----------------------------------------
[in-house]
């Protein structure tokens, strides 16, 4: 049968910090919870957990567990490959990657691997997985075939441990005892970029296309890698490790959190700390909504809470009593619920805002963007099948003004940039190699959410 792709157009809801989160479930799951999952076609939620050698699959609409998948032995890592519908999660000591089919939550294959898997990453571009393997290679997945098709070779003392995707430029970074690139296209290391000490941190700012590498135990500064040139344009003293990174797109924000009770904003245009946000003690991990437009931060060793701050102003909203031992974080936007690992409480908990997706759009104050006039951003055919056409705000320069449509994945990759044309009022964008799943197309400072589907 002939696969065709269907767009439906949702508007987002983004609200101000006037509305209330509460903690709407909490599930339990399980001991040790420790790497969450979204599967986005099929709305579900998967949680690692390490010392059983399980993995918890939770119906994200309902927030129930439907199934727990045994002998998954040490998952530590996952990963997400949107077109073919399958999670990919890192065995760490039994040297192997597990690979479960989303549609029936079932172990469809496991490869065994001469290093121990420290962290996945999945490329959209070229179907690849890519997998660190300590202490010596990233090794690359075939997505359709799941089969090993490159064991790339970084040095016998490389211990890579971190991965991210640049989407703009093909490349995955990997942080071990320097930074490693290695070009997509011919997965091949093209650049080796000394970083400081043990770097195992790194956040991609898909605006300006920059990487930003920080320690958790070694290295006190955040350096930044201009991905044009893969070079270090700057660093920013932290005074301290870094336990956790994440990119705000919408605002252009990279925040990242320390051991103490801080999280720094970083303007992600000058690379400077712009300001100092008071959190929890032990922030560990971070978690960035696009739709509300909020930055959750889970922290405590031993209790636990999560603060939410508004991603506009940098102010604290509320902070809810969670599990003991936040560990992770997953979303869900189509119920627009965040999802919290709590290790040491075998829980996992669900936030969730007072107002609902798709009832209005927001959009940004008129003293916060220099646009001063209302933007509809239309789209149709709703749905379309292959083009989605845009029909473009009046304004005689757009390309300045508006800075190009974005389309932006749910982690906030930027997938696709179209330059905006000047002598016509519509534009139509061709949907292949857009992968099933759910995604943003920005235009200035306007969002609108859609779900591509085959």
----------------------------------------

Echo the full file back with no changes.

[in-house]
């Protein structure tokens, strides 16, 4: 049968910090919870957990567990490959990657691997997985075939441990005892970029296309890698490790959190700390909504809470009593619920805002963007099948003004940039190699959410 792709157009809801989160479930799951999952076609939620050698699959609409998948032995890592519908999660000591089919939550294959898997990453571009393997290679997945098709070779003392995707430029970074690139296209290391000490941190700012590498135990500064040139344009003293990174797109924000009770904003245009946000003690991990437009931060060793701050102003909203031992974080936007690992409480908990997706759009104050006039951003055919056409705000320069449509994945990759044309009022964008799943197309400072589907 002939696969065709269907767009439906949702508007987002983004609200101000006037509305209330509460903690709407909490599930339990399980001991040790420790790497969450979204599967986005099929709305579900998967949680690692390490010392059983399980993995918890939770119906994200309902927030129930439907199934727990045994002998998954040490998952530590996952990963997400949107077109073919399958999670990919890192065995760490039994040297192997597990690979479960989303549609029936079932172990469809496991490869065994001469290093121990420290962290996945999945490329959209070229179907690849890519997998660190300590202490010596990233090794690359075939997505359709799941089969090993490159064991790339970084040095016998490389211990890579971190991965991210640049989407703009093909490349995955990997942080071990320097930074490693290695070009997509011919997965091949093209650049080796000394970083400081043990770097195992790194956040991609898909605006300006920059990487930003920080320690958790070694290295006190955040350096930044201009991905044009893969070079270090700057660093920013932290005074301290870094336990956790994440990119705000919408605002252009990279925040990242320390051991103490801080999280720094970083303007992600000058690379400077712009300001100092008071959190929890032990922030560990971070978690960035696009739709509300909020930055959750889970922290405590031993209790636990999560603060939410508004991603506009940098102010604290509320902070809810969670599990003991936040560990992770997953979303869900189509119920627009965040999802919290709590290790040491075998829980996992669900936030969730007072107002609902798709009832209005927001959009940004008129003293916060220099646009001063209302933007509809239309789209149709709703749905379309292959083009989605845009029909473009009046304004005689757009390309300045508006800075190009974005389309932006749910982690906030930027997938696709179209330059905006000047002598016509519509534009139509061709949907292949857009992968099933759910995604943003920005235009200035306007969002609108859609779900591509085959």